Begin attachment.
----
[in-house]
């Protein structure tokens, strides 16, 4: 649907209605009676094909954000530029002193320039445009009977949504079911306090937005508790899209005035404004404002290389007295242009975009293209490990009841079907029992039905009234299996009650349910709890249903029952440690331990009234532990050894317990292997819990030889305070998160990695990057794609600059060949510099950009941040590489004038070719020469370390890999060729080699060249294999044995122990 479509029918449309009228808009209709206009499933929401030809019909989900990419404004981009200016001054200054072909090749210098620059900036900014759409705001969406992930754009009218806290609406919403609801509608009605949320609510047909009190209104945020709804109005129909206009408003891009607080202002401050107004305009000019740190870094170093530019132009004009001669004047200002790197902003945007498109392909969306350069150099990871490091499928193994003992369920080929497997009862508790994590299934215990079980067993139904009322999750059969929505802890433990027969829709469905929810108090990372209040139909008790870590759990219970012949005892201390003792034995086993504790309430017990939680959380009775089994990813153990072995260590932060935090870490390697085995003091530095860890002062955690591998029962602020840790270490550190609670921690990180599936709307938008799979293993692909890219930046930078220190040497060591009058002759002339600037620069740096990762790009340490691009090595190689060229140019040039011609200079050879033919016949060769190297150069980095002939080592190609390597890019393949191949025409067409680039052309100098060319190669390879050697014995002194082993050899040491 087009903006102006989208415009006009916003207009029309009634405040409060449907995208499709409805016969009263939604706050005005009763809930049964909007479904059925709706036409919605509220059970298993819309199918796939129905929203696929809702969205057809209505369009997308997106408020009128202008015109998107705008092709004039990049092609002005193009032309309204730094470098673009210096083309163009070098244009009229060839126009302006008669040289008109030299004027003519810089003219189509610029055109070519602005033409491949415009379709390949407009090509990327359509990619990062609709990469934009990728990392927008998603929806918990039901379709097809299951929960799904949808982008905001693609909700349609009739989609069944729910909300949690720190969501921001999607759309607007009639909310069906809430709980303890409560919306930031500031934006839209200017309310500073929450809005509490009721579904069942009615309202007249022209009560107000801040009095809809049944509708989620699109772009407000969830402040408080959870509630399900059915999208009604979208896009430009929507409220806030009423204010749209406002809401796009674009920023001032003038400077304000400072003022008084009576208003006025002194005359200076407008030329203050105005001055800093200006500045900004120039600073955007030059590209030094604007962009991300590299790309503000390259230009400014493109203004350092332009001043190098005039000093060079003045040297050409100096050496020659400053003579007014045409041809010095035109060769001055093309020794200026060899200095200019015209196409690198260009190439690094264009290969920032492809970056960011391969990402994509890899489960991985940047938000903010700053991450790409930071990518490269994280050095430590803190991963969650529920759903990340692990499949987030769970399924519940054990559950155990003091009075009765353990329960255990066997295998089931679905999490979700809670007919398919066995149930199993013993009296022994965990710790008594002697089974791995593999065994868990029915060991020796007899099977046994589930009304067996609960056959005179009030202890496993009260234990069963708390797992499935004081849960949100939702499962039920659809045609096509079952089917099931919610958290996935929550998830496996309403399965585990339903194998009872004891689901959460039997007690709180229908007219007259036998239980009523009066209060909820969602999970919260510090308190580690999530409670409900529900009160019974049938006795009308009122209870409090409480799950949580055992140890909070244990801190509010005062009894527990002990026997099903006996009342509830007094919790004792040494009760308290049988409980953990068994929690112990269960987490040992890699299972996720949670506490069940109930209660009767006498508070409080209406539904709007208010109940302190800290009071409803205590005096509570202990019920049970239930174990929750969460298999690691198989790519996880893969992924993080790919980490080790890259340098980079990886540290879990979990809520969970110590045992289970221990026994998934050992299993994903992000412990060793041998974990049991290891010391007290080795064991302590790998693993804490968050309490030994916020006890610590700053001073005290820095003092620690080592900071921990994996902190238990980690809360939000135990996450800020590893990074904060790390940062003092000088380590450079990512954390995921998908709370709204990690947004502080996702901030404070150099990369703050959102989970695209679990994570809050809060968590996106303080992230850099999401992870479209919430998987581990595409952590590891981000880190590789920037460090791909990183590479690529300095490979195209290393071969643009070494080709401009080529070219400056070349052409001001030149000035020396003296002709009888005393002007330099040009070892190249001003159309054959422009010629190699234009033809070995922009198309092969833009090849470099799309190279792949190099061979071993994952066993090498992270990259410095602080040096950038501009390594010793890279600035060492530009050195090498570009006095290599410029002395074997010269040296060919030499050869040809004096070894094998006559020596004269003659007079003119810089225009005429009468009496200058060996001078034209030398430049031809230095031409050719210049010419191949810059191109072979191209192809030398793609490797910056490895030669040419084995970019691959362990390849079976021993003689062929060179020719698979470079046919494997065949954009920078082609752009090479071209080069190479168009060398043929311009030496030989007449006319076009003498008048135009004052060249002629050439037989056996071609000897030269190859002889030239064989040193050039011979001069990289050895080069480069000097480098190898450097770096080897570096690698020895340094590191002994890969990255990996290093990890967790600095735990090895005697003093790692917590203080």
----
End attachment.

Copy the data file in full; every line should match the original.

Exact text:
[in-house]
């Protein structure tokens, strides 16, 4: 649907209605009676094909954000530029002193320039445009009977949504079911306090937005508790899209005035404004404002290389007295242009975009293209490990009841079907029992039905009234299996009650349910709890249903029952440690331990009234532990050894317990292997819990030889305070998160990695990057794609600059060949510099950009941040590489004038070719020469370390890999060729080699060249294999044995122990 479509029918449309009228808009209709206009499933929401030809019909989900990419404004981009200016001054200054072909090749210098620059900036900014759409705001969406992930754009009218806290609406919403609801509608009605949320609510047909009190209104945020709804109005129909206009408003891009607080202002401050107004305009000019740190870094170093530019132009004009001669004047200002790197902003945007498109392909969306350069150099990871490091499928193994003992369920080929497997009862508790994590299934215990079980067993139904009322999750059969929505802890433990027969829709469905929810108090990372209040139909008790870590759990219970012949005892201390003792034995086993504790309430017990939680959380009775089994990813153990072995260590932060935090870490390697085995003091530095860890002062955690591998029962602020840790270490550190609670921690990180599936709307938008799979293993692909890219930046930078220190040497060591009058002759002339600037620069740096990762790009340490691009090595190689060229140019040039011609200079050879033919016949060769190297150069980095002939080592190609390597890019393949191949025409067409680039052309100098060319190669390879050697014995002194082993050899040491 087009903006102006989208415009006009916003207009029309009634405040409060449907995208499709409805016969009263939604706050005005009763809930049964909007479904059925709706036409919605509220059970298993819309199918796939129905929203696929809702969205057809209505369009997308997106408020009128202008015109998107705008092709004039990049092609002005193009032309309204730094470098673009210096083309163009070098244009009229060839126009302006008669040289008109030299004027003519810089003219189509610029055109070519602005033409491949415009379709390949407009090509990327359509990619990062609709990469934009990728990392927008998603929806918990039901379709097809299951929960799904949808982008905001693609909700349609009739989609069944729910909300949690720190969501921001999607759309607007009639909310069906809430709980303890409560919306930031500031934006839209200017309310500073929450809005509490009721579904069942009615309202007249022209009560107000801040009095809809049944509708989620699109772009407000969830402040408080959870509630399900059915999208009604979208896009430009929507409220806030009423204010749209406002809401796009674009920023001032003038400077304000400072003022008084009576208003006025002194005359200076407008030329203050105005001055800093200006500045900004120039600073955007030059590209030094604007962009991300590299790309503000390259230009400014493109203004350092332009001043190098005039000093060079003045040297050409100096050496020659400053003579007014045409041809010095035109060769001055093309020794200026060899200095200019015209196409690198260009190439690094264009290969920032492809970056960011391969990402994509890899489960991985940047938000903010700053991450790409930071990518490269994280050095430590803190991963969650529920759903990340692990499949987030769970399924519940054990559950155990003091009075009765353990329960255990066997295998089931679905999490979700809670007919398919066995149930199993013993009296022994965990710790008594002697089974791995593999065994868990029915060991020796007899099977046994589930009304067996609960056959005179009030202890496993009260234990069963708390797992499935004081849960949100939702499962039920659809045609096509079952089917099931919610958290996935929550998830496996309403399965585990339903194998009872004891689901959460039997007690709180229908007219007259036998239980009523009066209060909820969602999970919260510090308190580690999530409670409900529900009160019974049938006795009308009122209870409090409480799950949580055992140890909070244990801190509010005062009894527990002990026997099903006996009342509830007094919790004792040494009760308290049988409980953990068994929690112990269960987490040992890699299972996720949670506490069940109930209660009767006498508070409080209406539904709007208010109940302190800290009071409803205590005096509570202990019920049970239930174990929750969460298999690691198989790519996880893969992924993080790919980490080790890259340098980079990886540290879990979990809520969970110590045992289970221990026994998934050992299993994903992000412990060793041998974990049991290891010391007290080795064991302590790998693993804490968050309490030994916020006890610590700053001073005290820095003092620690080592900071921990994996902190238990980690809360939000135990996450800020590893990074904060790390940062003092000088380590450079990512954390995921998908709370709204990690947004502080996702901030404070150099990369703050959102989970695209679990994570809050809060968590996106303080992230850099999401992870479209919430998987581990595409952590590891981000880190590789920037460090791909990183590479690529300095490979195209290393071969643009070494080709401009080529070219400056070349052409001001030149000035020396003296002709009888005393002007330099040009070892190249001003159309054959422009010629190699234009033809070995922009198309092969833009090849470099799309190279792949190099061979071993994952066993090498992270990259410095602080040096950038501009390594010793890279600035060492530009050195090498570009006095290599410029002395074997010269040296060919030499050869040809004096070894094998006559020596004269003659007079003119810089225009005429009468009496200058060996001078034209030398430049031809230095031409050719210049010419191949810059191109072979191209192809030398793609490797910056490895030669040419084995970019691959362990390849079976021993003689062929060179020719698979470079046919494997065949954009920078082609752009090479071209080069190479168009060398043929311009030496030989007449006319076009003498008048135009004052060249002629050439037989056996071609000897030269190859002889030239064989040193050039011979001069990289050895080069480069000097480098190898450097770096080897570096690698020895340094590191002994890969990255990996290093990890967790600095735990090895005697003093790692917590203080």